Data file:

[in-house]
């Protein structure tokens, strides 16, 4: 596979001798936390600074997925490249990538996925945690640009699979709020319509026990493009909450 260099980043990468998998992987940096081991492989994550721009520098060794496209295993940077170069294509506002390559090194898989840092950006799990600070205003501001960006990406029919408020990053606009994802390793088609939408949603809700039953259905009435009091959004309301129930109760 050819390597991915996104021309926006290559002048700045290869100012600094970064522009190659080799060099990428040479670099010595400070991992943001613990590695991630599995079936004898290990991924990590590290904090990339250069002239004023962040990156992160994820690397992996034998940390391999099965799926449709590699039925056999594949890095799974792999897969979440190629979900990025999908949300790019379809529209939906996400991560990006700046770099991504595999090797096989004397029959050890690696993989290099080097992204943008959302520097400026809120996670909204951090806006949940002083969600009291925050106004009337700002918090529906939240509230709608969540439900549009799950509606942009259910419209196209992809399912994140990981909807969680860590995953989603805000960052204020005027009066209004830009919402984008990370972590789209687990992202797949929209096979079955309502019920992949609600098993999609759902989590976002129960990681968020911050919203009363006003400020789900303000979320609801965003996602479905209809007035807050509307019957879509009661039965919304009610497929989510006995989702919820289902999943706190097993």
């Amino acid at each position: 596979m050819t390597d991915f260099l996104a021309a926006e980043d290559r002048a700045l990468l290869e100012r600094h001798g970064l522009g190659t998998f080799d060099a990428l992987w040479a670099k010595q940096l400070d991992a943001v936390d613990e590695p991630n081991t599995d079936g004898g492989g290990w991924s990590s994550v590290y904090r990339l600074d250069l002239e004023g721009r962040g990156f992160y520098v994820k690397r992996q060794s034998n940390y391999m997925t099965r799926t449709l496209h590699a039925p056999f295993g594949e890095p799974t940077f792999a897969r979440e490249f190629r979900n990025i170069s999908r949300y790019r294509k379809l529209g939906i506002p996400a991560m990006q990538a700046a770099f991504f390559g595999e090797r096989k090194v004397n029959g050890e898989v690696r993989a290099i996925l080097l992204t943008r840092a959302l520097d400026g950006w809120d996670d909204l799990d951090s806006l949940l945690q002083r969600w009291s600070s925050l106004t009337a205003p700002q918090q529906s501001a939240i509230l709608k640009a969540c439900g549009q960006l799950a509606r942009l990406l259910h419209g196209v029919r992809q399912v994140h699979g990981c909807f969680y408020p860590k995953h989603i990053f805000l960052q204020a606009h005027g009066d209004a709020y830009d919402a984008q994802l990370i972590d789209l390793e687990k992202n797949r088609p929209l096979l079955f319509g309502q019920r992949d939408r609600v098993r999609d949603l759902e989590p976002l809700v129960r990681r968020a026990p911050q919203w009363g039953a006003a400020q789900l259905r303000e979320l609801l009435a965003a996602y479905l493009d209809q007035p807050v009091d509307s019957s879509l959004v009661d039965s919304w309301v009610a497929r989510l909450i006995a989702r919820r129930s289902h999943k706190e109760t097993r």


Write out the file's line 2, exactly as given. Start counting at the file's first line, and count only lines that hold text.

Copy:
């Protein structure tokens, strides 16, 4: 596979001798936390600074997925490249990538996925945690640009699979709020319509026990493009909450 260099980043990468998998992987940096081991492989994550721009520098060794496209295993940077170069294509506002390559090194898989840092950006799990600070205003501001960006990406029919408020990053606009994802390793088609939408949603809700039953259905009435009091959004309301129930109760 050819390597991915996104021309926006290559002048700045290869100012600094970064522009190659080799060099990428040479670099010595400070991992943001613990590695991630599995079936004898290990991924990590590290904090990339250069002239004023962040990156992160994820690397992996034998940390391999099965799926449709590699039925056999594949890095799974792999897969979440190629979900990025999908949300790019379809529209939906996400991560990006700046770099991504595999090797096989004397029959050890690696993989290099080097992204943008959302520097400026809120996670909204951090806006949940002083969600009291925050106004009337700002918090529906939240509230709608969540439900549009799950509606942009259910419209196209992809399912994140990981909807969680860590995953989603805000960052204020005027009066209004830009919402984008990370972590789209687990992202797949929209096979079955309502019920992949609600098993999609759902989590976002129960990681968020911050919203009363006003400020789900303000979320609801965003996602479905209809007035807050509307019957879509009661039965919304009610497929989510006995989702919820289902999943706190097993």